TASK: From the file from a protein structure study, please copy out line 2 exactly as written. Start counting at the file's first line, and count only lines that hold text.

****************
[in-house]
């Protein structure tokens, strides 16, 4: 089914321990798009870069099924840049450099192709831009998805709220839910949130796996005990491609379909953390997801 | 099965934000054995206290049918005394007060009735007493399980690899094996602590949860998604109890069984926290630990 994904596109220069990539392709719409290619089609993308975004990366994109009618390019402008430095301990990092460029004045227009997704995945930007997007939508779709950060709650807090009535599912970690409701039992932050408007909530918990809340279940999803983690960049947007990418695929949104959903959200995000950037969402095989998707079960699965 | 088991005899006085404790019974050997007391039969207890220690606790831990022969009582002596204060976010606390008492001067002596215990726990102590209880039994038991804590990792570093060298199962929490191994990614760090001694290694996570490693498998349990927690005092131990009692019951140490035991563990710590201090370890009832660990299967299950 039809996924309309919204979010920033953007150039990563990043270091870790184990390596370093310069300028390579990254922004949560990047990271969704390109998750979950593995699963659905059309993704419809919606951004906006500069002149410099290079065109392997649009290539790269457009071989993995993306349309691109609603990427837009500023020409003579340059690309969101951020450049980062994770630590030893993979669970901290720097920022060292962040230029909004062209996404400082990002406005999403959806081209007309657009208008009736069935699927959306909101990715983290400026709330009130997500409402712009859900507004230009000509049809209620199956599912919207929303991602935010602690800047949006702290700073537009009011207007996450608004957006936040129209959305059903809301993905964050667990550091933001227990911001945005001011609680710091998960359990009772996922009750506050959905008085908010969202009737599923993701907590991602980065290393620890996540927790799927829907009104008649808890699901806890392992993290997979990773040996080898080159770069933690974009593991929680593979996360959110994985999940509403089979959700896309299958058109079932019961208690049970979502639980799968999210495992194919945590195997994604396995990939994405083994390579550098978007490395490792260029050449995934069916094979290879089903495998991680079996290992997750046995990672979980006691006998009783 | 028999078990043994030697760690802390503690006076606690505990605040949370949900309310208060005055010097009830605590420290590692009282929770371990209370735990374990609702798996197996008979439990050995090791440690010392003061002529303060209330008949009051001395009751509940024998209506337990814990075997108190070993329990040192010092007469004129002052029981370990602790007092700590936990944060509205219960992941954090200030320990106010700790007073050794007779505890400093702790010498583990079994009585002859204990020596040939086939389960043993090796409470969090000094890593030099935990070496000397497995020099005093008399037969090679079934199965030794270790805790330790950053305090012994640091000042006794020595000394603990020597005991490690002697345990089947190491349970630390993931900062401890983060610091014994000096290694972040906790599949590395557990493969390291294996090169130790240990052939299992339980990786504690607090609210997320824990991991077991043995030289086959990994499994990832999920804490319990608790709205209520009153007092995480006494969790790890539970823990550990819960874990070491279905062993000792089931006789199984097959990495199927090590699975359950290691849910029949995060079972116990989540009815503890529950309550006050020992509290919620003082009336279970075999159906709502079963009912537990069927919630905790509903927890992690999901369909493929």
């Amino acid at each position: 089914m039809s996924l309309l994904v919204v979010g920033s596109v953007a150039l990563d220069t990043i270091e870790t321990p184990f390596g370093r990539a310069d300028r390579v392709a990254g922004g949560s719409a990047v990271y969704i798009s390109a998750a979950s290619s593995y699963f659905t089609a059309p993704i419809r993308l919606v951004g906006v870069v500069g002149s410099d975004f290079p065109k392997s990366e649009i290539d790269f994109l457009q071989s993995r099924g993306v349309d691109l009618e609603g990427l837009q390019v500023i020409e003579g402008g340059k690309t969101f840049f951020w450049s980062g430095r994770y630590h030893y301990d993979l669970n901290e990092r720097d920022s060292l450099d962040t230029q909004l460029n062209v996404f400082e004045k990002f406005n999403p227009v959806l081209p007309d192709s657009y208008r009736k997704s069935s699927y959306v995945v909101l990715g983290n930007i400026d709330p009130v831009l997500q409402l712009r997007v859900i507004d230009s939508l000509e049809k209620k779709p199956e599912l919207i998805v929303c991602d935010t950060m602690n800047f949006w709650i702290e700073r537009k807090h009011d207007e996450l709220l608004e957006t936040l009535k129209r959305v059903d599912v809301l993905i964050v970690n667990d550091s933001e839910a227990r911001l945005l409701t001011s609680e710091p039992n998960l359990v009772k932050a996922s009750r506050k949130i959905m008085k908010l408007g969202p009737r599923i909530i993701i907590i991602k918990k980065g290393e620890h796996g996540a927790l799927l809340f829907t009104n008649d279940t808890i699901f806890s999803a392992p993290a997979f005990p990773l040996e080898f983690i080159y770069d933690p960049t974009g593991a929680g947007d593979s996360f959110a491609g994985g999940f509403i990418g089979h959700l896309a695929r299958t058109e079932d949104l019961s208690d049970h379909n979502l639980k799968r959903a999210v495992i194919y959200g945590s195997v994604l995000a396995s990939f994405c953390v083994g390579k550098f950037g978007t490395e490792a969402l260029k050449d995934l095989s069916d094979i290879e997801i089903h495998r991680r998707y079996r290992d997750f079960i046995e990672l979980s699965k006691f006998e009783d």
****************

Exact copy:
């Protein structure tokens, strides 16, 4: 089914321990798009870069099924840049450099192709831009998805709220839910949130796996005990491609379909953390997801 | 099965934000054995206290049918005394007060009735007493399980690899094996602590949860998604109890069984926290630990 994904596109220069990539392709719409290619089609993308975004990366994109009618390019402008430095301990990092460029004045227009997704995945930007997007939508779709950060709650807090009535599912970690409701039992932050408007909530918990809340279940999803983690960049947007990418695929949104959903959200995000950037969402095989998707079960699965 | 088991005899006085404790019974050997007391039969207890220690606790831990022969009582002596204060976010606390008492001067002596215990726990102590209880039994038991804590990792570093060298199962929490191994990614760090001694290694996570490693498998349990927690005092131990009692019951140490035991563990710590201090370890009832660990299967299950 039809996924309309919204979010920033953007150039990563990043270091870790184990390596370093310069300028390579990254922004949560990047990271969704390109998750979950593995699963659905059309993704419809919606951004906006500069002149410099290079065109392997649009290539790269457009071989993995993306349309691109609603990427837009500023020409003579340059690309969101951020450049980062994770630590030893993979669970901290720097920022060292962040230029909004062209996404400082990002406005999403959806081209007309657009208008009736069935699927959306909101990715983290400026709330009130997500409402712009859900507004230009000509049809209620199956599912919207929303991602935010602690800047949006702290700073537009009011207007996450608004957006936040129209959305059903809301993905964050667990550091933001227990911001945005001011609680710091998960359990009772996922009750506050959905008085908010969202009737599923993701907590991602980065290393620890996540927790799927829907009104008649808890699901806890392992993290997979990773040996080898080159770069933690974009593991929680593979996360959110994985999940509403089979959700896309299958058109079932019961208690049970979502639980799968999210495992194919945590195997994604396995990939994405083994390579550098978007490395490792260029050449995934069916094979290879089903495998991680079996290992997750046995990672979980006691006998009783 | 028999078990043994030697760690802390503690006076606690505990605040949370949900309310208060005055010097009830605590420290590692009282929770371990209370735990374990609702798996197996008979439990050995090791440690010392003061002529303060209330008949009051001395009751509940024998209506337990814990075997108190070993329990040192010092007469004129002052029981370990602790007092700590936990944060509205219960992941954090200030320990106010700790007073050794007779505890400093702790010498583990079994009585002859204990020596040939086939389960043993090796409470969090000094890593030099935990070496000397497995020099005093008399037969090679079934199965030794270790805790330790950053305090012994640091000042006794020595000394603990020597005991490690002697345990089947190491349970630390993931900062401890983060610091014994000096290694972040906790599949590395557990493969390291294996090169130790240990052939299992339980990786504690607090609210997320824990991991077991043995030289086959990994499994990832999920804490319990608790709205209520009153007092995480006494969790790890539970823990550990819960874990070491279905062993000792089931006789199984097959990495199927090590699975359950290691849910029949995060079972116990989540009815503890529950309550006050020992509290919620003082009336279970075999159906709502079963009912537990069927919630905790509903927890992690999901369909493929």